After two difficult holes, the 12th is the longest par 4 on the course at a menacing 472 yards. This hole, however, does play significantly shorter downhill, downwind (on my day), and with a speed slot at about 280 yards. This is a picturesque dogleg left with a wide fairway that starts turning left at about 300 yards. The remaining fairway runs alongside water to the right and five bunkers guard the right side of this green.
The 13th is a reachable 508 yard par 5 and undoubtedly one of the best scoring holes on the back 9. Playing as a less dramatic version of the Blue Course’s 14th, this hole runs slightly uphill with a short forced carry over water. This is another wide fairway with a bunker in the middle at 265 yards. Golfers are given ample room to lay-up on the right, but those going for the green in two will have to contend with a giant mound of bunkers that sits in front of the green and blocks your view completely. I made my third and final birdie of the day here.
I was a giant fan of the beautiful 166 yard par 3 14th. This hole plays level but a valley of sandy dunes covers the distance between you and the green. Speaking of the green, this green features two tiers, including a false front, and is surrounded on all four sides by deep bunkers.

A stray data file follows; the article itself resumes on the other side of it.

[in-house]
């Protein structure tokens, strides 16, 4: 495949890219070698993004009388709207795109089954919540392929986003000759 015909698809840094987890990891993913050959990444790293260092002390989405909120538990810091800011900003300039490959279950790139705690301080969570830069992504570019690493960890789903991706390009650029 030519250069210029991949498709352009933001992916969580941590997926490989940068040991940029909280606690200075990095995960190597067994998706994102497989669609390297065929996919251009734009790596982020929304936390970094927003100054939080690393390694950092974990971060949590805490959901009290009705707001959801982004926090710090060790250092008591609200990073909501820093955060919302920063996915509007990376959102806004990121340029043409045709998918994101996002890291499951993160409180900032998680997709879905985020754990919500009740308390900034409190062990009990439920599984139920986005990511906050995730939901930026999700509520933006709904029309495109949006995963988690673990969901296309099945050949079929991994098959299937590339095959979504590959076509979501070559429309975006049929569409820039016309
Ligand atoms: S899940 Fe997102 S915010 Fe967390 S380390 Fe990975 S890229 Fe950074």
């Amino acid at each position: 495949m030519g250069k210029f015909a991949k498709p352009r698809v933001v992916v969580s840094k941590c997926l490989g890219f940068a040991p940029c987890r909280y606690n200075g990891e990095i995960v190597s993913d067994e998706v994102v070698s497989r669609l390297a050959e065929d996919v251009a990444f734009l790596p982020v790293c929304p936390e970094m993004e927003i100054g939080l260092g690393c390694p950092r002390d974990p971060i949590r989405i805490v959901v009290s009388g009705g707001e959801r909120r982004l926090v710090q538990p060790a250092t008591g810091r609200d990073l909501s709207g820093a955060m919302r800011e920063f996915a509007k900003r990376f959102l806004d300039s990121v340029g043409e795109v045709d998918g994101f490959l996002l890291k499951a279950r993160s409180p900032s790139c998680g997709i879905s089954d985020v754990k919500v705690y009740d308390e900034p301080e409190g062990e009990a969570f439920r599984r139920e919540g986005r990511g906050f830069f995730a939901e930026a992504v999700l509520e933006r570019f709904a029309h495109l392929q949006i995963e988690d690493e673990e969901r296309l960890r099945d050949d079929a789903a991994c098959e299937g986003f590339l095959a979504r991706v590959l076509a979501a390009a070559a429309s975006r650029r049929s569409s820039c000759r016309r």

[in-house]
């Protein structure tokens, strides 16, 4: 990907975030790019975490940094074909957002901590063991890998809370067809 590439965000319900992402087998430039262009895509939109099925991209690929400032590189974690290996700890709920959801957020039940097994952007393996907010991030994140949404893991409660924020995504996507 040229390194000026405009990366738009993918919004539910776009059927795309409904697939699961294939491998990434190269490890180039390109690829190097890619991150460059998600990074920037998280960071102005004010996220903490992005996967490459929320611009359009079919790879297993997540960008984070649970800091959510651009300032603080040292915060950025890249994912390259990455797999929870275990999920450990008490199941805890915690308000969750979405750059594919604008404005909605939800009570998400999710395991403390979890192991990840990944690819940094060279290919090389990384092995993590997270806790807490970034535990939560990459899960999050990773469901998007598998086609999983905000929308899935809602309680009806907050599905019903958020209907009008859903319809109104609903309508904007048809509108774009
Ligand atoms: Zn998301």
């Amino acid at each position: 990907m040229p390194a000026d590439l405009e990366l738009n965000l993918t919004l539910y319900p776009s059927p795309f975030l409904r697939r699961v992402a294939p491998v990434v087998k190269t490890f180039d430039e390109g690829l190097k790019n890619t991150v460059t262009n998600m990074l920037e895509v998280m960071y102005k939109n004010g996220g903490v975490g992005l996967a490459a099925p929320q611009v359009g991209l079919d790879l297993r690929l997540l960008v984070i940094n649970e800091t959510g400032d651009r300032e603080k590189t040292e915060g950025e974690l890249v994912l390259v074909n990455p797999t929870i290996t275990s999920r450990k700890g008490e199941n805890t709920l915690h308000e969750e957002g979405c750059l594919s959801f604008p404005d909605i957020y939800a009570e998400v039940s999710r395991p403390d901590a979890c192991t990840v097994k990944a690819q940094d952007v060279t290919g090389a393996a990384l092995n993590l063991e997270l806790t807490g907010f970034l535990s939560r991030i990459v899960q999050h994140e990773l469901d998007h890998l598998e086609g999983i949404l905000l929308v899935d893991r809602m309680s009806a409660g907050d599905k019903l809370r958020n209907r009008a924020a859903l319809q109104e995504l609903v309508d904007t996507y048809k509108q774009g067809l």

Although not as long as the 1st or 12th, the 453 yard par 4 15th is a beastly hole and certainly deserving of its number 1 handicap. Our caddie described this hole best: “It has a little bit of everything – giant, severe bunkers, a tricky green, a forced carry, and lots of length to traverse.” While the fairway is pretty wide, there is little margin for error, as a humungous, deep bunker lies in wait on the left starting at 220 yards. To make matters more difficult, this long hole plays steadily uphill and features an exceedingly narrow green. I made double bogey here, and imagine this hole dings many a scorecard.
On a course with already so much drama and character, the 16th hole is the climax, and my favorite hole at all of Streamsong. This gem of a hole is a more severe version of the famous biarritz 9th hole at Yale and features a stunning carry of 140 yards to a nearly 75 yard narrow green with three tiers. Picking the right club here is essential, as this hole plays anywhere between 150 and 220 yards depending on the pin. Bunkers short, mounds to the right, and a collection area on the left complicate what’s already is a challenging hole. Although not a MacRaynor, this is one of the best Biarritz in the world.